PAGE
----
3. Cut off and discard the darkest part of the leeks and any tough outer leaves so that you are using just the light coloured parts, which are sweeter. Cut the leeks lengthways into quarters, and wash thoroughly, as the upper parts often have mud inside the layers. Then cut the leeks into small pieces, and add to the saucepan.
  4. Peel the potatoes, cut them into small pieces, and add to the saucepan. Wash the stick of celery, chop it into small pieces and add to the saucepan. Continue sweating the vegetables for about five to ten minutes.
  5. Mix the boullion cubes in a mug of hot water, and add to the saucepan. Add the rest of the water - about two more mugs-full.
  6. Add a little grated nutmeg, crushed garlic, a bay leaf, and salt and pepper to taste (remember that the bouillion is already a bit salty). Simmer the soup for about twenty minutes.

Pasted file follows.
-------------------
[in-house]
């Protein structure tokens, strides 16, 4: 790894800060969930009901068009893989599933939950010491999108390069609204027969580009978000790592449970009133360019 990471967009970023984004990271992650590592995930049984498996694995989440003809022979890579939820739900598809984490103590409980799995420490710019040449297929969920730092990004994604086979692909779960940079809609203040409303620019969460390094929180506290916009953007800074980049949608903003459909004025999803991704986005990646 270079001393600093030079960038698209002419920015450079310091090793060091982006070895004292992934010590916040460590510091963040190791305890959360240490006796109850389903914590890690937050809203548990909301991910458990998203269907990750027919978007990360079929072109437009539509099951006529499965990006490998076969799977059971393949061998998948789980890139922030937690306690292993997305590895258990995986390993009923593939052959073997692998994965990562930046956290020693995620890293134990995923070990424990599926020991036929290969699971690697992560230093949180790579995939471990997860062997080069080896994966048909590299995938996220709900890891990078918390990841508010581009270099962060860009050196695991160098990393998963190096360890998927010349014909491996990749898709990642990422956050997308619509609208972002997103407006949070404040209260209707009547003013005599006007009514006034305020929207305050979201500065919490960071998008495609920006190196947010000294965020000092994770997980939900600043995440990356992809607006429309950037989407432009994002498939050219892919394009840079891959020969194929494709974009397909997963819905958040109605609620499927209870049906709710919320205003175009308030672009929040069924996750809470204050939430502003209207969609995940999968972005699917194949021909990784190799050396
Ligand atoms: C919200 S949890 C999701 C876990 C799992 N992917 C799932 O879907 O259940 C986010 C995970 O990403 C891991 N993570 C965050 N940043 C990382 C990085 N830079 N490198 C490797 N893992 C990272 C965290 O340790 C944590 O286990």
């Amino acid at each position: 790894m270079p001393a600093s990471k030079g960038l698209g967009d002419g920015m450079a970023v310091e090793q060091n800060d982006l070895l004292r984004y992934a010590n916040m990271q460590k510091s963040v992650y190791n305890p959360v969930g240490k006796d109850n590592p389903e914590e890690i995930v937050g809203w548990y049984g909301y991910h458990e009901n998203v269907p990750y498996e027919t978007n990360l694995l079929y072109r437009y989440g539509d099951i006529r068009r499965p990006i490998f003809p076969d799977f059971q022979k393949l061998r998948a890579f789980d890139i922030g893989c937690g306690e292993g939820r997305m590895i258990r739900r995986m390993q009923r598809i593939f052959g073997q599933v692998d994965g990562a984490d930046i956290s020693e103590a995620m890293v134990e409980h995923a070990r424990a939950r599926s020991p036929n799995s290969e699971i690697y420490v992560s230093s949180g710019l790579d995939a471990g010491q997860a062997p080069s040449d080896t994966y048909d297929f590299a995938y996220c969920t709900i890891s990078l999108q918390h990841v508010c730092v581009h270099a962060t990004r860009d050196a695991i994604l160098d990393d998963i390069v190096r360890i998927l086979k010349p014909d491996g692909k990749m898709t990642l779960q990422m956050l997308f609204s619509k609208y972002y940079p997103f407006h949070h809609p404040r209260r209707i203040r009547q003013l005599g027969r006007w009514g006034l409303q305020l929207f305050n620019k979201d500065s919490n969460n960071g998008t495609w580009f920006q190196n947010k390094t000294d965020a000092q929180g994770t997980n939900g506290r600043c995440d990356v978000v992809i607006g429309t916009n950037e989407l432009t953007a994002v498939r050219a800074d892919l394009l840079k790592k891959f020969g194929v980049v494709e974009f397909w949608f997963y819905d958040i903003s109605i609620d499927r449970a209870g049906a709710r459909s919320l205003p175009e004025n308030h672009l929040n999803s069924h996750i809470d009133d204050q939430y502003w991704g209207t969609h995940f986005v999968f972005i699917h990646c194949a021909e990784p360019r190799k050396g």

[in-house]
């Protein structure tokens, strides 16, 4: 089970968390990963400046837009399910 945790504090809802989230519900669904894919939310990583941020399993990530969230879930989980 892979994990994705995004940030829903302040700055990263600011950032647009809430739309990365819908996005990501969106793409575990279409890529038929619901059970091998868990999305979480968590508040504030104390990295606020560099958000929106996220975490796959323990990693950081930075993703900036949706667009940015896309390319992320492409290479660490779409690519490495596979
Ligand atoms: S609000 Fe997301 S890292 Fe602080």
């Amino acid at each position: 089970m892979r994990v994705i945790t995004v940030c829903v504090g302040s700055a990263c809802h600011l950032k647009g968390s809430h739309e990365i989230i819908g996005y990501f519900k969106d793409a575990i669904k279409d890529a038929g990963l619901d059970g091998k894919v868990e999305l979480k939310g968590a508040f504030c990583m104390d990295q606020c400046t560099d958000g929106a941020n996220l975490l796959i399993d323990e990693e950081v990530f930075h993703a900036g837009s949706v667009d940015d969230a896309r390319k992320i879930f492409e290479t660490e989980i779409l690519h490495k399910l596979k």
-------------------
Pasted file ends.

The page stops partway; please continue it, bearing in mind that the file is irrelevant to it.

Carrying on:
7. Blend the soup in a food processor with a hand mixer, or otherwise mash it in to a smooth, thick mixture.
  8. If you are intending to use all the soup immediately, add about half a pint of milk or cream, plain Greek-style yogurt or creme fraishe.
  9. If you are proposing to freeze some or all of the soup, freeze it before you add any of these, and add them when you are ready to use the soup. There are two reasons for this: (a) it will prevent curdling (b) it will take up less room in your freezer.
  10. You can eat it hot, lukewarm or cold - it's very versatile.

Leeks Blended in a Food Processor

Take This Poll About Food You Haven't Tasted Before

Do you like trying out new food?

See results

Did You Know That Leeks Are Very Easy to Grow in Your Own Garden?

In these days of austerity and global warming, everyone should consider how to grow your own vegetables and/or fruit, or at least some herbs. The benefits are numerous:

  • Fresh food - fresher than you can buy at the supermarket - and why would you want such fresh food? Because fresh food retains the goodness.
  • Saving money - a few raspberry or bean plants, or other seasonal vegetables, for instance, will yield as much as you could need in one season and you would have some to freeze as well. I reckon that I saved about £20 on raspberries this year, and it will be about the same when my beans grow. Indeed, I will have some to give away as well.